Hallucinogens, depression, and mental health

Psilocybin mushrooms

Featured article (this article has been added to the Science Primary Literature database):

*Davis, A. K., Barrett, F. S., May, D. G., Cosimano, M. P., Sepeda, N. D., Johnson, M. W., . . . Griffiths, R. R. (2020). Effects of psilocybin-assisted therapy on major depressive disorder: A randomized clinical trial. JAMA Psychiatry, published online November 4, 2020. [PDF] [Cited by]

“Importance:  Major depressive disorder (MDD) is a substantial public health burden, but current treatments have limited effectiveness and adherence. Recent evidence suggests that 1 or 2 administrations of psilocybin with psychological support produces antidepressant effects in patients with cancer and in those with treatment-resistant depression.

Objective:  To investigate the effect of psilocybin therapy in patients with MDD.

Design, Setting, and Participants: This randomized, waiting list–controlled clinical trial was conducted at the Center for Psychedelic and Consciousness Research at Johns Hopkins Bayview Medical Center in Baltimore, Maryland. Adults aged 21 to 75 years with an MDD diagnosis, not currently using antidepressant medications, and without histories of psychotic disorder, serious suicide attempt, or hospitalization were eligible to participate. Enrollment occurred between August 2017 and April 2019, and the 4-week primary outcome assessments were completed in July 2019. A total of 27 participants were randomized to an immediate treatment condition group (n = 15) or delayed treatment condition group (waiting list control condition; n = 12). Data analysis was conducted from July 1, 2019, to July 31, 2020, and included participants who completed the intervention (evaluable population).

Interventions:  Two psilocybin sessions (session 1: 20 mg/70 kg; session 2: 30 mg/70 kg) were given (administered in opaque gelatin capsules with approximately 100 mL of water) in the context of supportive psychotherapy (approximately 11 hours). Participants were randomized to begin treatment immediately or after an 8-week delay.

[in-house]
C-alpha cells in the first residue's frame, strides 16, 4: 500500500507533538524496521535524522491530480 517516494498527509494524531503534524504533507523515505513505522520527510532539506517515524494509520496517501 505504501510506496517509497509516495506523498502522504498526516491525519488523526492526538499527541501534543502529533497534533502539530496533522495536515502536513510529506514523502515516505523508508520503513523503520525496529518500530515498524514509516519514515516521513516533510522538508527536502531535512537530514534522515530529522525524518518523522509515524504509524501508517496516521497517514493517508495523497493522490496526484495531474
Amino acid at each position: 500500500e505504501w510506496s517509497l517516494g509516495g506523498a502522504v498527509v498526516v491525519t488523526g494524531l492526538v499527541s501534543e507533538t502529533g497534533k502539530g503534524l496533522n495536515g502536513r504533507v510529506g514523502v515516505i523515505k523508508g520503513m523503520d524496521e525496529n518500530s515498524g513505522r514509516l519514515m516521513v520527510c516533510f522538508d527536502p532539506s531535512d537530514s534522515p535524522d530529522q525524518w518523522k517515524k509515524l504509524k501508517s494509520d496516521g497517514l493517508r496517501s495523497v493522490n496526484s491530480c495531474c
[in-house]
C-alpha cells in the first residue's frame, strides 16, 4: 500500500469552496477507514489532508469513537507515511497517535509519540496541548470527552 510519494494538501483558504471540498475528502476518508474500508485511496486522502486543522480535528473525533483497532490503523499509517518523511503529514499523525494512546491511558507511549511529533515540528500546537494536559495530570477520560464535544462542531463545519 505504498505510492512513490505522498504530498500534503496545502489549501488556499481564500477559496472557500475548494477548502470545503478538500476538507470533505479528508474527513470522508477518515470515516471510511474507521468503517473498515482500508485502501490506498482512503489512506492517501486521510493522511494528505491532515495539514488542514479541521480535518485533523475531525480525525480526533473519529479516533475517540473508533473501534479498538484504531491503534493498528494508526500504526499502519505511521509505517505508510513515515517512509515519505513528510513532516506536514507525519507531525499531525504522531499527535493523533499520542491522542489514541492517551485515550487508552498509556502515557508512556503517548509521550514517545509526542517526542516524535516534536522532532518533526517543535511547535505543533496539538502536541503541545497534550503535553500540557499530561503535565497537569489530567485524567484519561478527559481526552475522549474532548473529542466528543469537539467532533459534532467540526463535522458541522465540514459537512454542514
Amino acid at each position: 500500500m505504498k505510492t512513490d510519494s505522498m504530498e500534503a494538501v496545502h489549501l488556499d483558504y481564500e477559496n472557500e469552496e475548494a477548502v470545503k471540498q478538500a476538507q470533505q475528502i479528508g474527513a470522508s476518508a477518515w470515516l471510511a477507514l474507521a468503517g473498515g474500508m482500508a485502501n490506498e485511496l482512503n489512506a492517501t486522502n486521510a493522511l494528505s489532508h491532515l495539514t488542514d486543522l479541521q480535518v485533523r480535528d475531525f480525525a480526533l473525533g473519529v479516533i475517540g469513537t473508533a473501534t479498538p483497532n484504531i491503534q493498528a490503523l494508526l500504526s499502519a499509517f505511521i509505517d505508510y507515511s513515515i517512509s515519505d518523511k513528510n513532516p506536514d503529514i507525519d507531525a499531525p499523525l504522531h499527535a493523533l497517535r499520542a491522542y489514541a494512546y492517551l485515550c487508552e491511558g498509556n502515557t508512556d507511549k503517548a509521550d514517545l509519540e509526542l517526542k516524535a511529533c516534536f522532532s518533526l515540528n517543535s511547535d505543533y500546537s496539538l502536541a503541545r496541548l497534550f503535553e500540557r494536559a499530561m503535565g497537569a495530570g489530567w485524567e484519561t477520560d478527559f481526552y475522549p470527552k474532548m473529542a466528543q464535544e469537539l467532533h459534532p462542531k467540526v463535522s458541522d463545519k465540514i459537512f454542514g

Main Outcomes and Measures:  The primary outcome, depression severity was assessed with the GRID-Hamilton Depression Rating Scale (GRID-HAMD) scores at baseline (score of ≥17 required for enrollment) and weeks 5 and 8 after enrollment for the delayed treatment group, which corresponded to weeks 1 and 4 after the intervention for the immediate treatment group. Secondary outcomes included the Quick Inventory of Depressive Symptomatology-Self Rated (QIDS-SR).

Results:  Of the randomized participants, 24 of 27 (89%) completed the intervention and the week 1 and week 4 postsession assessments. This population had a mean (SD) age of 39.8 (12.2) years, was composed of 16 women (67%), and had a mean (SD) baseline GRID-HAMD score of 22.8 (3.9). The mean (SD) GRID-HAMD scores at weeks 1 and 4 (8.0 [7.1] and 8.5 [5.7]) in the immediate treatment group were statistically significantly lower than the scores at the comparable time points of weeks 5 and 8 (23.8 [5.4] and 23.5 [6.0]) in the delayed treatment group. The effect sizes were large at week 5 (Cohen d = 2.2; 95% CI, 1.4-3.0; P < .001) and week 8 (Cohen d = 2.6; 95% CI, 1.7-3.6; P < .001). The QIDS-SR documented a rapid decrease in mean (SD) depression score from baseline to day 1 after session 1 (16.7 [3.5] vs 6.3 [4.4]; Cohen d = 3.0; 95% CI, 1.9-4.0; P < .001), which remained statistically significantly reduced through the week 4 follow-up (6.0 [5.7]; Cohen d = 3.1; 95% CI, 1.9-4.2; P < .001). In the overall sample, 16 participants (67%) at week 1 and 17 (71%) at week 4 had a clinically significant response to the intervention (≥50% reduction in GRID-HAMD score), and 14 participants (58%) at week 1 and 13 participants (54%) at week 4 were in remission (≤7 GRID-HAMD score).

Conclusions and Relevance:  Findings suggest that psilocybin with therapy is efficacious in treating MDD, thus extending the results of previous studies of this intervention in patients with cancer and depression and of a nonrandomized study in patients with treatment-resistant depression.”

Questions? Please let me know (engelk@grinnell.edu).

Was this helpful?

This site uses Akismet to reduce spam. Learn how your comment data is processed.